Unfortunately we are having difficulty persuading the music business in this country to do the same. People tend to dismiss us a gimmick.
Christian Poincheval is a charmingly eccentric Frenchman with an innovative new product that I cannot believe has not already been mass produced. Poincheval claims he has invented a pill that actually perfumes your flatulence to smell of roses, violets, chocolate, or ginger—there’s even a version for farty cats and dogs!
We were at table with friends after a copious meal when we nearly asphyxiated ourselves with our smelly farts. The gas wasn’t that great for our table neighbours. So something had to be done about this. You can disguise the sound of a fart but not the stench.
I can’t find a lot of credible reviews of Poincheval’s Pilule Pet (one reviewer claimed they reduced her gassyness so much that it was impossible to truly test for smell), and to be honest, his whole vibe doesn’t exactly scream “scientific innovator,” but for about $35 you can get some weird old French guy’s novelty fart pills—a value at twice the price—and that should frankly be seen as a bargain. (I just feel like he’s living the sort of life that deserves patronage.)
A recent profile of Poincheval confirmed his bohemian credentials; he moved to Paris as a teen, where he met his wife Évelyne, with whom he formed a fairly successful nine-piece “gypsy jazz” band that played all over France. Évelyne and Christian still play music sometimes, but the couple has mostly retired to a small town in rural France, where Christian creates whimsical sculptures and invents from his modest cottage. Poincheval is a bit of a French celebrity, first gaining attention for inventing a toilet paper with news articles printed on it. His projects are all sort of thematically irreverent and charmingly childish, and I think the fart pills (whether they work or not), fall into a sort of Duchampian absurdist tradition.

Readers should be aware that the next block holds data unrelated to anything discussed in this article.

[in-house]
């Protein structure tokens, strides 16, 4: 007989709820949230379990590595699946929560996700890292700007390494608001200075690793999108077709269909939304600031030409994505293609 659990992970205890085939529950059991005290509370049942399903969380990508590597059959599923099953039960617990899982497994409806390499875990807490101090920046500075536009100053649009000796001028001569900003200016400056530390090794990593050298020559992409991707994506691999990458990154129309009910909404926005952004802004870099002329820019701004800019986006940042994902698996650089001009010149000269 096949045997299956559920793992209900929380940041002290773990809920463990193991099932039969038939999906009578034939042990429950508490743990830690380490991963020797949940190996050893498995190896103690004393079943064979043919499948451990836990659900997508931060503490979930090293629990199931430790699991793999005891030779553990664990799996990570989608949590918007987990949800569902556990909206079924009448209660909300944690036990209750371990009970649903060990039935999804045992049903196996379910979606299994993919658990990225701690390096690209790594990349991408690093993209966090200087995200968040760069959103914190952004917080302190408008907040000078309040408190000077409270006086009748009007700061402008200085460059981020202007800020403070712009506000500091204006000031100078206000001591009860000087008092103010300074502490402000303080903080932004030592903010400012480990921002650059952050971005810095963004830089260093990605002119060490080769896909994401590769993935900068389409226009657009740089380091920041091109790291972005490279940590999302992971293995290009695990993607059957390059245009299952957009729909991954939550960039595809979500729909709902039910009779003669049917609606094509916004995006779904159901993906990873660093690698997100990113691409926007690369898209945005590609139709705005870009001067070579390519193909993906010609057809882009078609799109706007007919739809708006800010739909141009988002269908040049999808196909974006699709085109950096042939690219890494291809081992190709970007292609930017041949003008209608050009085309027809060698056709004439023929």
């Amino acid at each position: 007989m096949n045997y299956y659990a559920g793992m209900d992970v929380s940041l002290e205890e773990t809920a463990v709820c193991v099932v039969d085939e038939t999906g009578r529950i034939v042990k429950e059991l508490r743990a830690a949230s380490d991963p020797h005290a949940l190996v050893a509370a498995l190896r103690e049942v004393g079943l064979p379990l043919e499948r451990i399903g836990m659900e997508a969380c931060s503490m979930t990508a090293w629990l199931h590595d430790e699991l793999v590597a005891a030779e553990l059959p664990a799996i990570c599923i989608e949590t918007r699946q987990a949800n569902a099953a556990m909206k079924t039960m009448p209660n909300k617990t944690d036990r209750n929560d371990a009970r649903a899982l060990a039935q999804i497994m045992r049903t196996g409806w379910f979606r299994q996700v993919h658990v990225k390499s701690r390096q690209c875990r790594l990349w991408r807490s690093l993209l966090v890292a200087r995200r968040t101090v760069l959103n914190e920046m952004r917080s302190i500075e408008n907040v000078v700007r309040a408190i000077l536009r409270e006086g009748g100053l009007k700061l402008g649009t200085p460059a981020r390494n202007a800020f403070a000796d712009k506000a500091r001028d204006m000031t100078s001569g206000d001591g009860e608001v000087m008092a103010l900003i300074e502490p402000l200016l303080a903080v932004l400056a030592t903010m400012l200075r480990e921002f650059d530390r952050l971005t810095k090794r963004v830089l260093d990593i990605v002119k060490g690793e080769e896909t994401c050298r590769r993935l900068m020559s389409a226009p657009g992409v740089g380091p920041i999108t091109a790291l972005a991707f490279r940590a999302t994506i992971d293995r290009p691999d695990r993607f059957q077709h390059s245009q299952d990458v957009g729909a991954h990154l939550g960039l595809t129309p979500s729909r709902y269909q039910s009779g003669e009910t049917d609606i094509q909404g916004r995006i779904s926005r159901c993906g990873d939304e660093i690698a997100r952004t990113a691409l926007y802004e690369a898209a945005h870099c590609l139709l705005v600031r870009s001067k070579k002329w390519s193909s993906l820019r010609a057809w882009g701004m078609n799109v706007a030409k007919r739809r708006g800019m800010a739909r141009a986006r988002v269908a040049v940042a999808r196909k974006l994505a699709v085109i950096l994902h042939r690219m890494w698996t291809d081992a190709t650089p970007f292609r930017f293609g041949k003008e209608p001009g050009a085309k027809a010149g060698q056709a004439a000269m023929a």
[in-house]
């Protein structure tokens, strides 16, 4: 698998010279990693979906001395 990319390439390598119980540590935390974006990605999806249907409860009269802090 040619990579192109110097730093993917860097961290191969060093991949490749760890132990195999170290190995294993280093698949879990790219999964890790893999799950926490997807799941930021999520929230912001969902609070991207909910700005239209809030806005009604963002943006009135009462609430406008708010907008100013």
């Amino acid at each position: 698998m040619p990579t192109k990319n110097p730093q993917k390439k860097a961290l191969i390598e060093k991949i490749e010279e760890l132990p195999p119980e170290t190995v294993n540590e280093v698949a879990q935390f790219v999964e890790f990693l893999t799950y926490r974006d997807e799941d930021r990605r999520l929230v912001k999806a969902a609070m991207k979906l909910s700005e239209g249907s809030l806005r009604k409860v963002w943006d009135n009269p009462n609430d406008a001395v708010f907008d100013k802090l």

Below you can hear Poincheval sing the song he wrote for his fart pills!
Today—July 7th—marks the beginning of the first SydArthur Festival, a mental celebration (or “cerebration”) of Pink Floyd founder Syd Barrett (who died ten years ago today) and Love’s Arthur Lee (who died 28 days later). The SydArthur Festival—organized by Arch Drude Julian Cope, his wife Dorian Cope (proprietor of the On This Deity blog) and their daughter Avalon—takes place entirely in your mind, and aims to get you (yes you) to contemplate the lives, art and influence of not only Syd and Arthur, but also Percy Bysshe Shelley, Henry David Thoreau, Roky Erickson, Nico, Cluster’s Dieter Moebius, George Clinton, English poet Robert Graves, Carl Jung, Aldous Huxley, Vincent Van Gogh, 17th century apocalyptic anarchist Abiezer Coppe (who, I am guessing, must be a Cope ancestor?) Jerry Garcia, William S. Burroughs and more.
By dint of having died just one lunar month apart, Syd and Arthur have given us the rich opportunity to celebrate the summer henceforth and under the given name of the Buddha ‘Siddhartha’. Despite not being Buddhists ourselves, we’re nevertheless delighted to appropriate his name for rock’n’roll: For a great name it is. And ‘twas ever the truth that our divine artform takes, takes and takes whenever and wherever its voracious trip will best be served.